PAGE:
Even if God Saves us From Evil, Why Does He Allow it in the First Place?


Question: Hey Peter, what do you think of the attached quote from GK Chesterton?

The rock on which we hope to stand is the ground and principle of all being. Were he anything less than this, he would be threatened by the transience of created things, and could provide us no ultimate refuge. But then again—here is the paradox—if the God who saves us is the author of nature, then the evil from which he saves us is part and parcel of the nature he has made. The last enemy he vanquishes for us is death, yet death is his appointment; for what is more natural than to die? When we appeal to the God of nature, is it not against the God of nature that we make our appeal? Once this point has been seized, it is an easy matter to tighten the cords of argument, and torture the paradox. If Omnipotence (we may ask) will indeed save us, why does he first permit the ruin from which he later grants the rescue? What should we think of a man who, to gratify a capricious philanthropy, allowed the prevalence of evils he was able to prevent? Who multiplied victims, that he might pick beneficiaries? Perhaps he will confer benefits on everyone, and make us all happy in the end. But even so, how is he to justify our foregoing miseries?

Response: I love the quote. For me, the most hopeful answer to Chesterton’s question and, I think, the one that’s most fully biblical is that God is still creating. And what He is creating is faith in Grace, which is His essential nature—His Life blood, if you will.

This is why I see the first book in my Genesis series [The History of Time…] as so important. The big story is not that God created everything good, let it or caused it to be broken, and then restored it to its former state. The big story is that God IS creating everything good, and the pinnacle of His creation is a creature made in His image, who like He, loves in freedom. That is, chooses the Good in freedom (He is the Good).

Adam is golem (part man) until he gains knowledge of good and evil, which requires his death, and then receives the life of the Good, which is Grace—God Himself and Adam’s resurrection.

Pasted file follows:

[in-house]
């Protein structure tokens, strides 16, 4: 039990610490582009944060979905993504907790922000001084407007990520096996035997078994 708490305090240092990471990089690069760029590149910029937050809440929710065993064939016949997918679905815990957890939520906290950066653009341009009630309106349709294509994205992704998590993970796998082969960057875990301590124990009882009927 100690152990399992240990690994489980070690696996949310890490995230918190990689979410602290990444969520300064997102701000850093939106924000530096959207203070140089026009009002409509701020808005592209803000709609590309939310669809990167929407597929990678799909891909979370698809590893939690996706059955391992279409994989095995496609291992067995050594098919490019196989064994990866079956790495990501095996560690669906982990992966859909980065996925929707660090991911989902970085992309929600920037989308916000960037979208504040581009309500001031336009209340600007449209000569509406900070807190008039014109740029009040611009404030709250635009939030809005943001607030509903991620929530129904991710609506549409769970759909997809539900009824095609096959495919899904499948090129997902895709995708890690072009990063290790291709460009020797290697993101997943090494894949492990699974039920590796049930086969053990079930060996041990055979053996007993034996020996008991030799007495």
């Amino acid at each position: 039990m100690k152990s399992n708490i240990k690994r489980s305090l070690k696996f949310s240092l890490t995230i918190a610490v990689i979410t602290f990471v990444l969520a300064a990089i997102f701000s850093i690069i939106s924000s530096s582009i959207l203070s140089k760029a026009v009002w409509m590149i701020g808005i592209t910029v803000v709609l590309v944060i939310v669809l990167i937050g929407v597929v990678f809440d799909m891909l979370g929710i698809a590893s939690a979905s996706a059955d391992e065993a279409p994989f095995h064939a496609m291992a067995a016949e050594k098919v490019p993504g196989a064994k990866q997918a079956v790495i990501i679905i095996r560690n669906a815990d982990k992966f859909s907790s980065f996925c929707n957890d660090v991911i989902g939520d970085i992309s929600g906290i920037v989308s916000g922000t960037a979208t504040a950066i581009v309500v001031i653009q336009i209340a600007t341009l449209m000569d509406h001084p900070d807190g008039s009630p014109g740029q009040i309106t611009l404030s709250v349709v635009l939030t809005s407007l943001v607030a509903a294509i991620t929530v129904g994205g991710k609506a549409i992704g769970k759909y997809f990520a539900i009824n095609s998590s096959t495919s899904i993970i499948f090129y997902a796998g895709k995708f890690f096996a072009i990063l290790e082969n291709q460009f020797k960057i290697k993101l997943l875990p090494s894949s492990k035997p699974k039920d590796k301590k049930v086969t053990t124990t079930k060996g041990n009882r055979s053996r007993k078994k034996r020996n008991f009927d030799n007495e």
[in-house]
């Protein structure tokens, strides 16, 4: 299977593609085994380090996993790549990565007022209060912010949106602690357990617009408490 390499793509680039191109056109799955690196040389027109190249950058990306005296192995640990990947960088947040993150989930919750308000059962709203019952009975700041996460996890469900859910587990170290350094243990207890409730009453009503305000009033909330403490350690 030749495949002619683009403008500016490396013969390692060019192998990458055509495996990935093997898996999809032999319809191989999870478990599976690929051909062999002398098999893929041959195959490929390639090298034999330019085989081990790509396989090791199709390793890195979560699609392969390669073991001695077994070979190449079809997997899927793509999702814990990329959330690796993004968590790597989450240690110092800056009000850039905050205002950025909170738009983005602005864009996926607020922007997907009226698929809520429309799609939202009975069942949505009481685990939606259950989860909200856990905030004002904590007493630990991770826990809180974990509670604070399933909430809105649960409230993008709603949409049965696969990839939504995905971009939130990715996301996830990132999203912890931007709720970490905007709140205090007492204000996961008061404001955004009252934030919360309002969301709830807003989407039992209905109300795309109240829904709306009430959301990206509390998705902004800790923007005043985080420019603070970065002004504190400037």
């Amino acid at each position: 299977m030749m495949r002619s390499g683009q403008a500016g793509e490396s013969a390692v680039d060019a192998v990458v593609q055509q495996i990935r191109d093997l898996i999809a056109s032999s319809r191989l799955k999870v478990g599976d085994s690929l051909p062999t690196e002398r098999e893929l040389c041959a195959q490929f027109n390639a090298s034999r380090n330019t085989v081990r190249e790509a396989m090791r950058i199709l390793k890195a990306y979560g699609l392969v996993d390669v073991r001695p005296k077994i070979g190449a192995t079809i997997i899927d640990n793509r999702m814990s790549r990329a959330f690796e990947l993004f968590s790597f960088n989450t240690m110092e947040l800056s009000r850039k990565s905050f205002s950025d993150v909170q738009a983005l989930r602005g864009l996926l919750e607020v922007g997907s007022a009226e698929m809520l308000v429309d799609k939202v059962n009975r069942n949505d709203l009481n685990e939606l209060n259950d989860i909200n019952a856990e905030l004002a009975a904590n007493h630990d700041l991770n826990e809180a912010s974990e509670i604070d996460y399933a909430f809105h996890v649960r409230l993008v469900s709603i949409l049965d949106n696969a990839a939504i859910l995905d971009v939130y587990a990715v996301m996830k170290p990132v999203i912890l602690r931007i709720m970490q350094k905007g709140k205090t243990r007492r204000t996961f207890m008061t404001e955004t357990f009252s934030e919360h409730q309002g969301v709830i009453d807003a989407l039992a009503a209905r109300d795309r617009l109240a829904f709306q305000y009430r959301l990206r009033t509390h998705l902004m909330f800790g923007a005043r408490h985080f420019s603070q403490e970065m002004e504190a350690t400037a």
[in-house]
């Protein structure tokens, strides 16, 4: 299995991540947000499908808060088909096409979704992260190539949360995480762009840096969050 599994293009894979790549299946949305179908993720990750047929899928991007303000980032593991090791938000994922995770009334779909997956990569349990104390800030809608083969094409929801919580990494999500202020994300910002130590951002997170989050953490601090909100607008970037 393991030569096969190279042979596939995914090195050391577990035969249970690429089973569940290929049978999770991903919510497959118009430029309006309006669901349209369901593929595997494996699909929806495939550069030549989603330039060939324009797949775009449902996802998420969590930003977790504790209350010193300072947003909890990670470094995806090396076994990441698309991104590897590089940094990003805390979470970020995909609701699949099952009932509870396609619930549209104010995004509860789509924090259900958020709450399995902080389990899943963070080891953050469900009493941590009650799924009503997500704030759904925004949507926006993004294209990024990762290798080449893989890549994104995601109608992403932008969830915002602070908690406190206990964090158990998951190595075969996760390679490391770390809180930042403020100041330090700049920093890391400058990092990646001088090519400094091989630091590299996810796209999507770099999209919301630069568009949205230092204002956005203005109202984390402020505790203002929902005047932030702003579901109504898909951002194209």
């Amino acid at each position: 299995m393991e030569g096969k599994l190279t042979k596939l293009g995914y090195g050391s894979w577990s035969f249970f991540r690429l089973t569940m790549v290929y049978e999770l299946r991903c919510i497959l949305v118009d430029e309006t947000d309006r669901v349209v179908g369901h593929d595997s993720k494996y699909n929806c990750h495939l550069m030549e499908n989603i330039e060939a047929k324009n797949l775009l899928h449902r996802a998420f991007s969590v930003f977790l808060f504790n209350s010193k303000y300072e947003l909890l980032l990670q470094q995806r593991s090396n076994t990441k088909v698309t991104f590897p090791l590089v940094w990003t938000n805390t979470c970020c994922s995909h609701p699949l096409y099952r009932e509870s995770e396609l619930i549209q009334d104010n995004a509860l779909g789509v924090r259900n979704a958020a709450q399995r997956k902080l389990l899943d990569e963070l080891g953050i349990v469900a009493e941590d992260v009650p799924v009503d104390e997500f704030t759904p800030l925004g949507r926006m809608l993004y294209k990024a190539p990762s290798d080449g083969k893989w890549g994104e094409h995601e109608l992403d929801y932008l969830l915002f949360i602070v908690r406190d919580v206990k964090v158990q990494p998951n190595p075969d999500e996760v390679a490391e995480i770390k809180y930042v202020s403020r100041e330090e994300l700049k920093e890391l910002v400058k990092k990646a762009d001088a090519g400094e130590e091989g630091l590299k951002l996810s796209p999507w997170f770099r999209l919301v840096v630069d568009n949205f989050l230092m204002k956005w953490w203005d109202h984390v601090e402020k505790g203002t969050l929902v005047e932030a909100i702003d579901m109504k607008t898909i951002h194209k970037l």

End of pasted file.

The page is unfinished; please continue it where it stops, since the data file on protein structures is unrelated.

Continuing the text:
In the process every man “loses his life and finds it,” but the life he finds he also knows because he has been known; it’s what Christ calls us to enact every time we come to the communion table. We take His Life and find it, for He gives it. It is His Life, which is now our Life—eternal Life. God’s “commandment is eternal life” (John 12:50); it’s the story of the tree in the middle of the garden, the cross.

This is why I see the third book, which I still hope to write, as being so important. In it, I’ll point out the two trees become one tree somehow—one tree in the garden city of Jerusalem in the book of the Revelation, one tree that is the cross. At the cross, we come to know the evil and the Good. And at the cross, we receive eternal Life. In Greek and Hebrew, the cross is also called a tree. It’s the tree that atones for me and creates me in the image of God.

I don’t hear people talking about the atonement this way very often, if at all. There are all sorts of atonement theories and all have a measure of truth in my estimation, but the one that makes the most sense to me might be called the creation theory of the atonement. God is creating people who love in freedom, through the death and resurrection of the Word in flesh—the Word through whom He creates all things and the pinnacle of His creation—you and me, His Body and Bride.

All I’m saying is that for any person to be fully human, they must come to the tree in the middle of the garden, die with Christ and rise with Christ. The thing that is made through this process is Faith, and Grace makes it. It is trust in Love. It is true knowledge of the Good (God alone is Good). It is life. No one can truly live until they’ve died. You can’t freely choose the Good until you’ve come to know the evil. Evil is the void, desecration or un-creation. Evil is the manifest absence of the Good. Evil makes us long for the Good—who is our God.

“If Omnipotence will indeed save us, why does he first permit the ruin from which he later grants the rescue?”
Why? Because He’s not only saving us, He is creating Faith in the Savior—who is Himself. He is creating Faith in Grace. He is creating Trust in Love. He is creating Adam in His own image. He is creating people who love in freedom.

Our mistake is in thinking that we are already finished, but no one is finished until they come to the end. Jesus is the End. And we meet Him at the tree in the middle of the garden.

“The creation was subjected to futility (manifest lack of Logos) in hope… the freedom of the glory of the children of God” (Romans 8:20).

“For God consigned all to disobedience that he may have mercy on all” (Romans 11:32).

That “Mercy on all” is how He creates Faith in all.

“For from him to him and through him are all things. To him be glory forever. Amen” (Romans 11:35).


I know that’s a long response, but I hope that helps!


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